Asia Economy

China's factory activity picks up, but jobs a worry

HSBC's China flash PMI edges up to 50.5

China's manufacturing activity unexpectedly picked up pace in September on strong orders, a private survey showed on Tuesday, but the optimism was offset by factory employment which slumped to a five-and-a-half year low.

The HSBC flash manufacturing Purchasing Managers' Index (PMI) rose to 50.5 from a final reading of 50.2 in August, better than expectations for a reading of 50, which separates expansion from contraction.

The Australian dollar initially rose 0.2 percent against the U.S. dollar on the news, but gave up the gains soon after. Asian stocks were mixed with the Shanghai Composite outperforming the region, up 0.8 percent.

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"This is an improvement compared to what markets are expecting [but] If we just look at recent numbers, this is just hovering at 50. So the bigger picture shows that it is growing but only marginally and very slow compared to past standards," John Zhu, Greater China economist at HSBC, told CNBC following the data.

Markets have become increasingly jittery over the performance of China's economy after a disappointing showing in recent months. Industrial production growth in August slowed to its lowest level since the 2008 global financial crisis, while its economically vital property market slid for a fourth straight month.

The PMI sub-indexes also uncovered worrying signs about the job market. A measure of employment shed more than a point, dropping to 46.9 - its lowest since February 2009 when a collapse in exports threw tens of millions of Chinese out of work.

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This could raise alarm bells for the Chinese government, which has indicated it will tolerate slower economic growth as long as employment is not affected.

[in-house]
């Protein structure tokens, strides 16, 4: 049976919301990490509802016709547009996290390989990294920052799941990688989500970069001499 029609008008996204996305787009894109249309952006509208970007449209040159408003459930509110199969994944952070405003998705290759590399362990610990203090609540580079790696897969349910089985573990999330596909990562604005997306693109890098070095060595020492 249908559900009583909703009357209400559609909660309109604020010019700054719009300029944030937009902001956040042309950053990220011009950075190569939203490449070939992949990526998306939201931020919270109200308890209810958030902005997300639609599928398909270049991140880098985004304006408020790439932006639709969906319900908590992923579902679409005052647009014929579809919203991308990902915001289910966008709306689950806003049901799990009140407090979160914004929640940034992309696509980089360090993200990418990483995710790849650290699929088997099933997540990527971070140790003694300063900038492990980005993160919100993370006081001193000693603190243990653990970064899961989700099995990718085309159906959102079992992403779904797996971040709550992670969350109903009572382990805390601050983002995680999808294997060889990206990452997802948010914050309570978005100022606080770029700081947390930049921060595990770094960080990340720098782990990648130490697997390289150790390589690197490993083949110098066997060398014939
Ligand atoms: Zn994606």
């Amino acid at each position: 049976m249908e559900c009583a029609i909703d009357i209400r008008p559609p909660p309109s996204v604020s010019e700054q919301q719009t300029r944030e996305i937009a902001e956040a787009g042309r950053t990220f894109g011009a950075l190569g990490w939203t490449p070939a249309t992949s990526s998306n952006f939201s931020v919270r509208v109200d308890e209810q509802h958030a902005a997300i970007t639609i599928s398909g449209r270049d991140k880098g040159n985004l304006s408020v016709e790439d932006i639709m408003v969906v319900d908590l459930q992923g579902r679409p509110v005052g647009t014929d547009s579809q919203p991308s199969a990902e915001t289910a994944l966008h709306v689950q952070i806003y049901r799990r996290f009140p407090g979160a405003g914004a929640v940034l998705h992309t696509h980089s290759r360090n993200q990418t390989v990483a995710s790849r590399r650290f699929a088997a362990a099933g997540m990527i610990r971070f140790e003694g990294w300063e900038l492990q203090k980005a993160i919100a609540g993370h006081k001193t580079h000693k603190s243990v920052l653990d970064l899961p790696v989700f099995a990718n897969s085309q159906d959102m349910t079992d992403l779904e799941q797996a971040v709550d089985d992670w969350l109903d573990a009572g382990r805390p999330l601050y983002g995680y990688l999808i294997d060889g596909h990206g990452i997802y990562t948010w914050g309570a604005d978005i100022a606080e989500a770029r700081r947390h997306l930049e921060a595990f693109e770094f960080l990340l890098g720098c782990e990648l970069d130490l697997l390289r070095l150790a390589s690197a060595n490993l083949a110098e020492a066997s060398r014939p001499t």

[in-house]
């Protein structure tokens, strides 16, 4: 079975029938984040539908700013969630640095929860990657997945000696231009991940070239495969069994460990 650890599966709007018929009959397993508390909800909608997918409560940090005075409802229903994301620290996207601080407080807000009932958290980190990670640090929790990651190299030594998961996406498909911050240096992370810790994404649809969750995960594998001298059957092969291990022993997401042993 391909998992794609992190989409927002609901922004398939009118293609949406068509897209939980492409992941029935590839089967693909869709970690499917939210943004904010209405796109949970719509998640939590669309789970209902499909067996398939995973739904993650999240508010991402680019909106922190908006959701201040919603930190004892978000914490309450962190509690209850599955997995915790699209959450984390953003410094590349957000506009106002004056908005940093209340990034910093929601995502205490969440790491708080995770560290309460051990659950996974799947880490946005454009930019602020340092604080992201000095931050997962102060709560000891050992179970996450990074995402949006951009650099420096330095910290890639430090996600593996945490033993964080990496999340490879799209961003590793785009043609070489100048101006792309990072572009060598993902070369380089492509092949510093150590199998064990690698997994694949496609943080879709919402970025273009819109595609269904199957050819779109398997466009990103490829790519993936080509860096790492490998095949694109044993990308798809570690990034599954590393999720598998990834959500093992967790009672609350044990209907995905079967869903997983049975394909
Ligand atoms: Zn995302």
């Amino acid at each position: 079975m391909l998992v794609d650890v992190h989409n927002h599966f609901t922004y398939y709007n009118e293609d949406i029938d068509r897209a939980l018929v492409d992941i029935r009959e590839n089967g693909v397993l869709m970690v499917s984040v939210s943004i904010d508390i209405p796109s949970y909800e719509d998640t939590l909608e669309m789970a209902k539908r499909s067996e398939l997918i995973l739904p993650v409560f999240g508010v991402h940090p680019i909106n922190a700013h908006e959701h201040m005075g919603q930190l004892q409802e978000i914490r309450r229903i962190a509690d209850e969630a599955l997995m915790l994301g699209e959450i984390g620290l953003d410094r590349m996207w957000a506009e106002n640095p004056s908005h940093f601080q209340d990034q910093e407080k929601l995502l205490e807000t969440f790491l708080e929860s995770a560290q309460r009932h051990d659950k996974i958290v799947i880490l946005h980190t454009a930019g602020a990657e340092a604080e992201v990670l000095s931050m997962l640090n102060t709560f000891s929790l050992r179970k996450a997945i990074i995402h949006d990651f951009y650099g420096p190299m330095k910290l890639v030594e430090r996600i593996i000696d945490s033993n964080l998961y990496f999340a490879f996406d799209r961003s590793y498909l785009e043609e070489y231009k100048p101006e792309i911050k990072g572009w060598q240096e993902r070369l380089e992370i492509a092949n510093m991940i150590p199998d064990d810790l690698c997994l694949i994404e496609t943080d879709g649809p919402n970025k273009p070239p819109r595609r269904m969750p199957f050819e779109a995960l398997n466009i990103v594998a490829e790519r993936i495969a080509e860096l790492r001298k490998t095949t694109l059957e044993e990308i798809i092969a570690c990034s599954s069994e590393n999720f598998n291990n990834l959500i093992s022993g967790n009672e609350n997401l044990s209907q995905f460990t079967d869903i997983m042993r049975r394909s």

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"It is in line with what we've been saying - the recovery we are seeing now is slow and uneven and that is slightly bad for pricing power for producers and if that continues, jobs may be cut," said Zhu. "So on the whole, economy is doing okay but not to the extent where it's moving to a higher gear where firms feel comfortable to add to payrolls."

But the employment index aside, other measures in the PMI poll fared better. Total new orders rose, and new export orders also climbed to their highest level since March 2010.The overall output level remained flat on the month, while output prices fell to a six-month low.

Policymakers have remained sanguine about China's economy; Premier Li Keqiang said during the recent World Economic Forum in Tianjin, China, that the economy will avoid a hard landing, noting that the government has a full range of policy tools at its disposal.

There has been speculation that Beijing may embark on more aggressive easing measures to battle the economic slowdown,but the government has stuck to a script of targeted stimulus for now – the most recent came last week when the People's Bank of China provided liquidity injections worth $81 billion for its five largest lenders.

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"I think the message coming out is [policymakers] won't come with a big policy package or a growth bazooka. They will take small targeted steps to get growth closer to their target while trying to keep a lid on financial rebalances and property," said Nick Kounis, head of macro research at ABN AMRO.

According to HSBC's Zhu,the economy currently does need more accommodative policies as it's still growing, albeit in "second-gear."

"While the [targeted measures] are slightly less ideal, let's not forget we are not yet in contractionary territory. We are just trying to smooth temporary weakness so the big guns like interest rate and RRR [reserve requirement ratio] cuts are still there but we don't think the data warrant that," he said.

China's economy grew 7.5 percent in the second quarter after expanding 7.4 percent in the first quarter, it's slowest rate in six quarters. Beijing has set 2014 growth target at 7.5 percent.

The final HSBC/Markit manufacturing PMI for the month is due on Sept. 30, while the official reading will be released on October 1. The HSBC surveys tend to cover small to medium-sized companies, which are believed to be under far more stress than larger, state-owned firms which the official report broadly focuses on.